Adult Acne in Men: What It Is, Causes of Adult Acne, and How to Treat

There are many things from your childhood you may want to carry into adulthood – acne however, is not one of them. Adult acne in men can be incredibly embarrassing. There’s something about pimples that just don’t go along with stubble and a square jaw line.

Our guide on adult acne will explain what adult acne is, the causes of adult acne, and treatments on how to get rid of adult acne in men.

What is adult acne in men?

Adult male acne is no different than the acne you may have had when you were a teenager. Over ten percent of men over the age of 25 experience regular adult acne breakouts.

Male adult acne is caused by excess secretion of sebum in the sebaceous glands, typically caused by an increase in hormones. When these hormones are mixed with bacteria, white blood cells move into the infected area to heal, causing a pimple.

What Causes Adult Acne in Men?

There are many causes of adult acne in men, but the following are the most common:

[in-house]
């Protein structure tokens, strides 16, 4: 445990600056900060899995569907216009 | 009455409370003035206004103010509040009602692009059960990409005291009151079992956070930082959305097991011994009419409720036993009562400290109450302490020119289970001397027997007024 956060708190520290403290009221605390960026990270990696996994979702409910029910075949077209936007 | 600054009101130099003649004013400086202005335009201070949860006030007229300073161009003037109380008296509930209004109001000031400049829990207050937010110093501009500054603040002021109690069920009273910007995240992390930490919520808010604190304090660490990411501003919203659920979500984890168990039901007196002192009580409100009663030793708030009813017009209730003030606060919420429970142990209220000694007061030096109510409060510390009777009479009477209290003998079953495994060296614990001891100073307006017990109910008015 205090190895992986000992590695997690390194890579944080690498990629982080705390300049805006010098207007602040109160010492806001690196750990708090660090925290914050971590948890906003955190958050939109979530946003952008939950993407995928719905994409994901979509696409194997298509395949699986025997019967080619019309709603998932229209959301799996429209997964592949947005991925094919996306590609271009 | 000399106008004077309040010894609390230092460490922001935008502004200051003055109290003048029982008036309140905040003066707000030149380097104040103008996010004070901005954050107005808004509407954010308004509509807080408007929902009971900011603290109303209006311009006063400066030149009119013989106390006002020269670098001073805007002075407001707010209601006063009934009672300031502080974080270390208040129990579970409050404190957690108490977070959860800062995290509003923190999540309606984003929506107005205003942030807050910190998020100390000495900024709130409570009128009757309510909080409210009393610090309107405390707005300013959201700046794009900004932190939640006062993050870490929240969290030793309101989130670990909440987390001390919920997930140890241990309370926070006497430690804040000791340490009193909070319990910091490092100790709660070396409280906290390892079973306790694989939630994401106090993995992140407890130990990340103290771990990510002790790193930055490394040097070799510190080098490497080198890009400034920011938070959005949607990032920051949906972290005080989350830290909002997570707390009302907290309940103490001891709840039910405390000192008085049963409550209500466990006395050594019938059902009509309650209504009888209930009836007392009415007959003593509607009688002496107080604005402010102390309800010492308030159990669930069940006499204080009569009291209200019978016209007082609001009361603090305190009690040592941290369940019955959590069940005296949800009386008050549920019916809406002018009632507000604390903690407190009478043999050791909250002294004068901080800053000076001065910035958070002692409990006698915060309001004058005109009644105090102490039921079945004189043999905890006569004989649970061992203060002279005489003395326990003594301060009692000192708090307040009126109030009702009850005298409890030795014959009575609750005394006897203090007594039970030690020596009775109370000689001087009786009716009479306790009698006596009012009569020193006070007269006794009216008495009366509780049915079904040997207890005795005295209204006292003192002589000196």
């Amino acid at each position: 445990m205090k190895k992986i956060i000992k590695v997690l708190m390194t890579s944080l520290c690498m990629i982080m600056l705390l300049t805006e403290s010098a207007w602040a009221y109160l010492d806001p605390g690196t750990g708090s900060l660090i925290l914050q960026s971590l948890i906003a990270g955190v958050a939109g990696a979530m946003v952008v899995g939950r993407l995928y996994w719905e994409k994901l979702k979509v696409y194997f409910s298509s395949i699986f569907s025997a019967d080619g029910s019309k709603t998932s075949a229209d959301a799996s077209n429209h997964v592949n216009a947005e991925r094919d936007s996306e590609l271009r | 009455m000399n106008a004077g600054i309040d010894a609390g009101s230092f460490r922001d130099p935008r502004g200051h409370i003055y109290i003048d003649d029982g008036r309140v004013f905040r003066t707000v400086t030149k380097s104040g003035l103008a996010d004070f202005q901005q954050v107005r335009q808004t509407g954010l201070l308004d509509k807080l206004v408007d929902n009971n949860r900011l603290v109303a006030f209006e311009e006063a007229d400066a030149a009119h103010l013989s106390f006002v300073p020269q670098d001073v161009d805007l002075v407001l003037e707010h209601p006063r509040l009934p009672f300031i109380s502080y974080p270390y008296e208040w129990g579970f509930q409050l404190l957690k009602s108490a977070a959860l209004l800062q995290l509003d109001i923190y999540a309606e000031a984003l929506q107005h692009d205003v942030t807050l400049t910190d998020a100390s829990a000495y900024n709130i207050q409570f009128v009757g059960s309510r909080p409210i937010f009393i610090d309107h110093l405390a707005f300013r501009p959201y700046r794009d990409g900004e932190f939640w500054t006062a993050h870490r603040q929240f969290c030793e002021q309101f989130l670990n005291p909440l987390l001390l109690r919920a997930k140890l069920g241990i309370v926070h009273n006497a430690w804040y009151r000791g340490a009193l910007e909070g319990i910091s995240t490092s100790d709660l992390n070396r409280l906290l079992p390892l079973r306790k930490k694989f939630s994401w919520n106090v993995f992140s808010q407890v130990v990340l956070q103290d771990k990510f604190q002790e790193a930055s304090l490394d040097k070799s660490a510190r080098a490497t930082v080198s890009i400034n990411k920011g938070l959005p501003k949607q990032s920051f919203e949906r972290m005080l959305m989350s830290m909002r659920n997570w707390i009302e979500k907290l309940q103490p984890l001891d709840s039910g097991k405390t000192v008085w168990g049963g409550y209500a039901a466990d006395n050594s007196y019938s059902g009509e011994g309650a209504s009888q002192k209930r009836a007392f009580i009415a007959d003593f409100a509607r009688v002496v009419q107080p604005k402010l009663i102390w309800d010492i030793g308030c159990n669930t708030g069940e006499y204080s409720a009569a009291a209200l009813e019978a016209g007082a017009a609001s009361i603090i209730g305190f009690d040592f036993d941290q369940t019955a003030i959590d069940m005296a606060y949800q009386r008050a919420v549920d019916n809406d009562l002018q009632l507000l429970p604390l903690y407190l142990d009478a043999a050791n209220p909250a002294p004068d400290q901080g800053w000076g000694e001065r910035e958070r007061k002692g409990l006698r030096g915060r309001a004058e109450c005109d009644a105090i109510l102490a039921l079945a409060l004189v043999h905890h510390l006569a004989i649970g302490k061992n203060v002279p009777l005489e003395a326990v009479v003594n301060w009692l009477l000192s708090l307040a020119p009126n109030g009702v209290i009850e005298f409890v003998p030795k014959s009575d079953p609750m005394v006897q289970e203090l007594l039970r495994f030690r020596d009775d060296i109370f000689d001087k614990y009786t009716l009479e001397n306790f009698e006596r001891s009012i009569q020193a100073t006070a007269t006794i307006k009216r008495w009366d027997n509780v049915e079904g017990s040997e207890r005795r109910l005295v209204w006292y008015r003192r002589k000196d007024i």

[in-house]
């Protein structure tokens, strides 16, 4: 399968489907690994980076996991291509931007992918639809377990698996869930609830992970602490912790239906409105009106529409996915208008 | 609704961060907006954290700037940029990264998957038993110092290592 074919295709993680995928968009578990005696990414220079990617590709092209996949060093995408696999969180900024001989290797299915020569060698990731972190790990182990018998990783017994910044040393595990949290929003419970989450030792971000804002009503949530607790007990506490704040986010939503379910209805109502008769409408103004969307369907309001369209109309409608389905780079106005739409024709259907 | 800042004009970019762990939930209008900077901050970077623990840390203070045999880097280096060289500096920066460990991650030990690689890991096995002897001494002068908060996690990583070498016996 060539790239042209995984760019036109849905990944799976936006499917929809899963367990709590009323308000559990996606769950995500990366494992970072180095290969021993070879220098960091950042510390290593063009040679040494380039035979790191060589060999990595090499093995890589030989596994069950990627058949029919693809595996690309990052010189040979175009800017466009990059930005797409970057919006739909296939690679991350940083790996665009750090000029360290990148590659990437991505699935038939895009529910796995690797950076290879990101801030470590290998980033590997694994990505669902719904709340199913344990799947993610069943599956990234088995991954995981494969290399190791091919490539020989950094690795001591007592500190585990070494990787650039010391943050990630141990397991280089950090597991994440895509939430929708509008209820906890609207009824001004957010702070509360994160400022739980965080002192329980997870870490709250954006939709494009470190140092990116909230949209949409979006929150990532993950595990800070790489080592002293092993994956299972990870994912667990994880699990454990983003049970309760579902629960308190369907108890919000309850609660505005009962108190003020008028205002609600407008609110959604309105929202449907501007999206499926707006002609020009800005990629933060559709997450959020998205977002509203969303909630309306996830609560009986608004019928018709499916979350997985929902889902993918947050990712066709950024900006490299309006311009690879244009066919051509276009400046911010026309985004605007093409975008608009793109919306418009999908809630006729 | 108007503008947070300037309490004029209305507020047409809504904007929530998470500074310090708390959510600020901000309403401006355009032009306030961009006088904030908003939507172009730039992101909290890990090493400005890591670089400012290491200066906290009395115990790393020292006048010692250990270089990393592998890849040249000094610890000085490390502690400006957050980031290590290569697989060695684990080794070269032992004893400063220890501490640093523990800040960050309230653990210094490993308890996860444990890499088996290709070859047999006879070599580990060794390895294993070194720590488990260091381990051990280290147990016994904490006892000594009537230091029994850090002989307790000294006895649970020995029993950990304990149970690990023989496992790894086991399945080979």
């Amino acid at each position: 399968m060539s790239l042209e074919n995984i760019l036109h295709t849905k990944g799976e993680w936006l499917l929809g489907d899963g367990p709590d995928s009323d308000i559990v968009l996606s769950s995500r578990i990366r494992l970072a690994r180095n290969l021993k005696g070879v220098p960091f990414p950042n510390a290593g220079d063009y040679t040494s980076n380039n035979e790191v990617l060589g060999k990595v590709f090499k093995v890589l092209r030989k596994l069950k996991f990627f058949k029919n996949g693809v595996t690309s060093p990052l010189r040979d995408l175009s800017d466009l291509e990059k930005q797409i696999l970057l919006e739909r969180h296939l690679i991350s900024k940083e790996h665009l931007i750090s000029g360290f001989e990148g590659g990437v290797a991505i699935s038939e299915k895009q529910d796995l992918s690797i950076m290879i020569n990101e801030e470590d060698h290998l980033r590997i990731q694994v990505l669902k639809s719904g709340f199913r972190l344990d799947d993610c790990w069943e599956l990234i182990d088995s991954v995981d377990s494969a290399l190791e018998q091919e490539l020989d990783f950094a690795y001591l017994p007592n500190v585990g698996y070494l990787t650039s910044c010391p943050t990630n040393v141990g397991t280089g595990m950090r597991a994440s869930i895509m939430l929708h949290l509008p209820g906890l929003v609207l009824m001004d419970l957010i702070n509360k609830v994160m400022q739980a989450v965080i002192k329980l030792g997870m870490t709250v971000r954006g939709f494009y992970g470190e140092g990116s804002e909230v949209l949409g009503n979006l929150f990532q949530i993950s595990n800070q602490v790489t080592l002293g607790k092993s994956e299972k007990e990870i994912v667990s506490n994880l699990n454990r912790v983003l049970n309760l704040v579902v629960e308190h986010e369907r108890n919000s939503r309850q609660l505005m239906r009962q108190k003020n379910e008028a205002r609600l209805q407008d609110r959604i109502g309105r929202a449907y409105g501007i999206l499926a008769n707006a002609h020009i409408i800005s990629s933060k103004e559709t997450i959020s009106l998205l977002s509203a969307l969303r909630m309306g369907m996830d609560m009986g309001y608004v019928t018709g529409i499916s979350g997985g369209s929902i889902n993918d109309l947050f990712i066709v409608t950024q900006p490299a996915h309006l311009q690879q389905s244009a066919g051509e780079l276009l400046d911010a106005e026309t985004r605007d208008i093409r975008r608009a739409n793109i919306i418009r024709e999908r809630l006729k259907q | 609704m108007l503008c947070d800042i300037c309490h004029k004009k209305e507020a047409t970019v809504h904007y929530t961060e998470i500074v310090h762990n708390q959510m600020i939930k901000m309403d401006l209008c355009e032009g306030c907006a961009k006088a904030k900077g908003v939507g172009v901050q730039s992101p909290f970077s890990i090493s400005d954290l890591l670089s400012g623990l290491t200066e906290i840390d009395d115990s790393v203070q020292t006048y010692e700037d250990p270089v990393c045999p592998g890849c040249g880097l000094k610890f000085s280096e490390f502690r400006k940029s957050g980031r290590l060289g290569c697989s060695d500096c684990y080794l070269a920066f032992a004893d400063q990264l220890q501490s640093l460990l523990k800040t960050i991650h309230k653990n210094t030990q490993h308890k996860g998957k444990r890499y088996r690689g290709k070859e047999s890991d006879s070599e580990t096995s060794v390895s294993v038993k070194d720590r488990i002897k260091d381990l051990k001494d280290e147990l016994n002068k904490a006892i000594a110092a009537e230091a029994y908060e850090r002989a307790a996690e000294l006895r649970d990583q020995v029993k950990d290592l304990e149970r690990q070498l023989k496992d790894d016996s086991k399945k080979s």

Stress: Stress causes an increase in the androgen hormone, which stimulates your sebaceous glades to overproduce sebum. The androgen homorone is responsible for developing male traits. You might think having an excess is a good thing, but it’s not. Your body needs a balance of it.

Excessively Drying Out Skin: If you have a tendency to over dry your skin in order to remove oil, you may be causing yourself adult acne. Excessively drying out the skin causes your sebaceous glands to go into overdrive to bring your skin’s oil level back into balance. This overdrive mode creates too much oil, filling your pores and clogging them.

Chemicals & toxins: Chemicals and toxins in skin care products you’re using can irritate the skin, causing inflammation leading to acne. Inflammed skin is more likely to see a build of up white blood cells, causing pimples to appear. Use natural men’s skin care and grooming products to avoid this type of inflammation.

Lifestyle: Drinking, eating unhealthy, and taking prescription drugs can cause adult acne in men.

Adult Acne Treatments for Men:

The first step in treating men’s adult acne is to buy men’s facial products that are designed for your skin type. Over drying the skin or creating excess oil both contribute to acne.